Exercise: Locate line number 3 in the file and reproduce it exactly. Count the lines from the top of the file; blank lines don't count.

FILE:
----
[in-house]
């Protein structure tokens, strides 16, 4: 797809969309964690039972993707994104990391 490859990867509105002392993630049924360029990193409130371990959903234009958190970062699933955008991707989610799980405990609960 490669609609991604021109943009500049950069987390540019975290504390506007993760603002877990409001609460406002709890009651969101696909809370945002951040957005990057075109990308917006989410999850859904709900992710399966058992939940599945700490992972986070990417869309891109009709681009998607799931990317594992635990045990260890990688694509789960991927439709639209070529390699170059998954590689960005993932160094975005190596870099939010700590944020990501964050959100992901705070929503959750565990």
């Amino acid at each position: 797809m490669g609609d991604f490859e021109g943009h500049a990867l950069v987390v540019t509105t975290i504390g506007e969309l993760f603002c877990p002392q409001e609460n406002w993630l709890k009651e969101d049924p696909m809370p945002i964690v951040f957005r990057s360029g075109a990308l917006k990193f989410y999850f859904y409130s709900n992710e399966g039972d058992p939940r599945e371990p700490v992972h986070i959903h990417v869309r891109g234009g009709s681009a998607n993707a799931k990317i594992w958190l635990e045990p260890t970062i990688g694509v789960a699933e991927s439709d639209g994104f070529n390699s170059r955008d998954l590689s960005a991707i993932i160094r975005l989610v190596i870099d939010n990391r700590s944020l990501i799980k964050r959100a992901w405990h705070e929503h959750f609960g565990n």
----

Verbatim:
């Amino acid at each position: 797809m490669g609609d991604f490859e021109g943009h500049a990867l950069v987390v540019t509105t975290i504390g506007e969309l993760f603002c877990p002392q409001e609460n406002w993630l709890k009651e969101d049924p696909m809370p945002i964690v951040f957005r990057s360029g075109a990308l917006k990193f989410y999850f859904y409130s709900n992710e399966g039972d058992p939940r599945e371990p700490v992972h986070i959903h990417v869309r891109g234009g009709s681009a998607n993707a799931k990317i594992w958190l635990e045990p260890t970062i990688g694509v789960a699933e991927s439709d639209g994104f070529n390699s170059r955008d998954l590689s960005a991707i993932i160094r975005l989610v190596i870099d939010n990391r700590s944020l990501i799980k964050r959100a992901w405990h705070e929503h959750f609960g565990n």